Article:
Among campaign donors working for the 200 major tech companies, Bernie Sanders picked up 33,094, Hillary Clinton pocketed 2,087, while Donald Trump received only 52, CNN Money and Crowdpac report.
Silicon Valley has earned the nickname of “Valley of the Democrats” from the TechCrunch blog, because the vast majority of tech CEOs actively supported Barack Obama’s 2012 Presidential re-election bid and 83 percent of their employees’ campaign contribution donations went to Obama. Peter Thiel, Co-Founder of Pay-Pal and Palantir, commented, “Most of Silicon Valley, most of the executives, tend to be Democrats.”
It should not be surprising that tech companies overwhelmingly support the party of “Big Government,” because the federal government is tech’s biggest customer. Despite (shifting) congressional budgetary constraints, federal spending on information technology is expected to hit a record $86.4 billion in 2016 and continue to climb in the future.
Commenting on the migration of the professionals from the Republican Party to the Democrats, Columbia journalism professor Thomas B. Edsall observes, “The replacement of working-class whites with upscale professionals has turned the Democratic coalition into an alliance with a built-in class division.”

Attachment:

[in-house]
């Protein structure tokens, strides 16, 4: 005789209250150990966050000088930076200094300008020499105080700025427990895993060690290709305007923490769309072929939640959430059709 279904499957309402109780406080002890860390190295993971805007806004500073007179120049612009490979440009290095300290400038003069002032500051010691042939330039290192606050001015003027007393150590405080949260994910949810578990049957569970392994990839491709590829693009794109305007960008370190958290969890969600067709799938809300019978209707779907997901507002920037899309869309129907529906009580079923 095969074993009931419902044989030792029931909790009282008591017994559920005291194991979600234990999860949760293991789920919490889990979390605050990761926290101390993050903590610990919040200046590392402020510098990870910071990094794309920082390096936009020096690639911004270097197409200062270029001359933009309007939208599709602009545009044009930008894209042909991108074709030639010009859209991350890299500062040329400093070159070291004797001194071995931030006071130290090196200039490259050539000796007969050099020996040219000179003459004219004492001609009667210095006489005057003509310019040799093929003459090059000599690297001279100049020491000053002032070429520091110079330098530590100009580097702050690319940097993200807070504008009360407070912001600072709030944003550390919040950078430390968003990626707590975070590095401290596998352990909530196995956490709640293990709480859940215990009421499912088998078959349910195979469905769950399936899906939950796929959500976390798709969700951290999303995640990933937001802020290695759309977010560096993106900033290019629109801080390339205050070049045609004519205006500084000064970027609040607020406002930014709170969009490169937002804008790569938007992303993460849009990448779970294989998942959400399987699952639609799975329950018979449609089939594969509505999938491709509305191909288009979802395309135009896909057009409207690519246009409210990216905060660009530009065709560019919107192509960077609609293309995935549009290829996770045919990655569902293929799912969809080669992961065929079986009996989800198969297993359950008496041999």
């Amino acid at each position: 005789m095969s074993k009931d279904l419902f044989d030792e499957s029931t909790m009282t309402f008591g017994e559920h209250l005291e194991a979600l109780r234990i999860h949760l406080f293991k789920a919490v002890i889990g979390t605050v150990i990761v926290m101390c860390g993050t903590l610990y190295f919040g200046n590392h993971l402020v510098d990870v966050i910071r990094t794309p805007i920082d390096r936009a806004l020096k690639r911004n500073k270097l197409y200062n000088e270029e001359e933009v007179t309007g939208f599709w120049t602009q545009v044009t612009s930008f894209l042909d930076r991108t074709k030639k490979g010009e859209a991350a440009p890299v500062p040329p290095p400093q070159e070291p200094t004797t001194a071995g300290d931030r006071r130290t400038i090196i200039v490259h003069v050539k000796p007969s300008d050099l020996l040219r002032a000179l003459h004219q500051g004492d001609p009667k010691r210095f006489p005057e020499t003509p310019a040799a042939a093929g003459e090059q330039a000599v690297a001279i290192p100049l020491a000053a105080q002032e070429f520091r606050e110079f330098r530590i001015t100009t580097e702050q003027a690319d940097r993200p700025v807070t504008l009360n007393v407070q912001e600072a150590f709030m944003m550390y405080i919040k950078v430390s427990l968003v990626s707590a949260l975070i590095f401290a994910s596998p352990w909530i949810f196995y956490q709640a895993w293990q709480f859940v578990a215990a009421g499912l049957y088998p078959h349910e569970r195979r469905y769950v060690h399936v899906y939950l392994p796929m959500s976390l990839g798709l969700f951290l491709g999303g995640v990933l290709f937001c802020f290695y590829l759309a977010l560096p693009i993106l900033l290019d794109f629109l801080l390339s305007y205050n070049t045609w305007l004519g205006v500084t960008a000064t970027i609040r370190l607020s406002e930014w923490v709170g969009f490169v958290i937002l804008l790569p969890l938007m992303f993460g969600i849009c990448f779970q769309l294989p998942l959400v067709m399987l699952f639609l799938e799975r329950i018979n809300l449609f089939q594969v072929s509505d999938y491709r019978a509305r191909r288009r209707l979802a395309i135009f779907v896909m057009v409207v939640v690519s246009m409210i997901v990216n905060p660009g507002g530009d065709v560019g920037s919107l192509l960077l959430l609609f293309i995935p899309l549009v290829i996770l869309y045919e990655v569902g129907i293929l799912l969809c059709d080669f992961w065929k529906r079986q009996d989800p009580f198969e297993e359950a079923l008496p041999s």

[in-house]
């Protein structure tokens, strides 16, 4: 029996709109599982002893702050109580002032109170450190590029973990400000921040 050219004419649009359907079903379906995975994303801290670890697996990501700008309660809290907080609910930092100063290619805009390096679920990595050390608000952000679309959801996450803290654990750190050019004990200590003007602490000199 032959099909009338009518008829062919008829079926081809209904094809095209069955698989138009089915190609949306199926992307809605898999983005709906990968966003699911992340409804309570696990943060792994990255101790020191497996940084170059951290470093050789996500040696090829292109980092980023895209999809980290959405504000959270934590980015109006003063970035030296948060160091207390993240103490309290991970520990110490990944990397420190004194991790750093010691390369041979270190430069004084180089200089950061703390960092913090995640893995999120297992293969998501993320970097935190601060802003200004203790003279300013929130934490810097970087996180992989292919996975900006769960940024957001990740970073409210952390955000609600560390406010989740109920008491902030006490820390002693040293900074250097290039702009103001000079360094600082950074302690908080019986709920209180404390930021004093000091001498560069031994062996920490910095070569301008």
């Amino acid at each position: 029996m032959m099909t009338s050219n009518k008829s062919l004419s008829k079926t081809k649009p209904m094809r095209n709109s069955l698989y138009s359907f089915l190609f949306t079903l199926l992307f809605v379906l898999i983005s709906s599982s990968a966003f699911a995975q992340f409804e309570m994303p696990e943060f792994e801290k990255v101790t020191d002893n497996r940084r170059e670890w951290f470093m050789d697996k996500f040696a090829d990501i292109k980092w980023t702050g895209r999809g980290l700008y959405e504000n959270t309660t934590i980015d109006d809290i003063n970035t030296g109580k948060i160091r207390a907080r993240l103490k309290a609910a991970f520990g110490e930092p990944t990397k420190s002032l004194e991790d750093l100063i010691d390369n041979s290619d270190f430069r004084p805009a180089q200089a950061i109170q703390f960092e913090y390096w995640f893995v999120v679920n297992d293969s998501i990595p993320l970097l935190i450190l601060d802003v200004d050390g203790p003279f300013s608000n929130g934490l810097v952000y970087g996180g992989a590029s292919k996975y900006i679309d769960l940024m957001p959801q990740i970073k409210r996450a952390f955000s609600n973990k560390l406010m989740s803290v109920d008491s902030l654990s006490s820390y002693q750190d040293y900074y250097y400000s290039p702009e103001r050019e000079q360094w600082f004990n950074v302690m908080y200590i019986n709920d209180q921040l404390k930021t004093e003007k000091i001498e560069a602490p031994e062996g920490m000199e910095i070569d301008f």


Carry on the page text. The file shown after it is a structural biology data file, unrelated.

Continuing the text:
Tech Democrats embrace economic disruption, unlimited high-skilled immigration, expansive trade deals, and performance-based funding that encourages charter schools to abandon teacher unions and adopt the management model of a modern startup.
Bernie Sanders in the 2016 election cycle has trounced Hillary Clinton by picking up 93 percent of tech campaign contributions to her 7 percent. Donald Trump, as the presumptive Republican presidential candidate, has only received one tenth of one percent of tech contributions, according to the non-partisan Crowdpac website.
Clinton may have received only a fraction of the number of contributions, but as the only establishment Democrat in the race, the average dollar size of her tech contributors was $1,341. That compares to an average of just $404 for Trump and $181 for Sanders.
Trump had never, until recently, asked for contributions to his campaign and spent a good amount of his campaign hammering Apple and other Silicon Valley companies for offshoring their manufacturing.
Intel CEO Brian Krzanich had scheduled a fundraiser with Trump and his campaign leadership at his Silicon Valley home on June 1. But after the New York Times outed plans for the event, it was quickly canceled.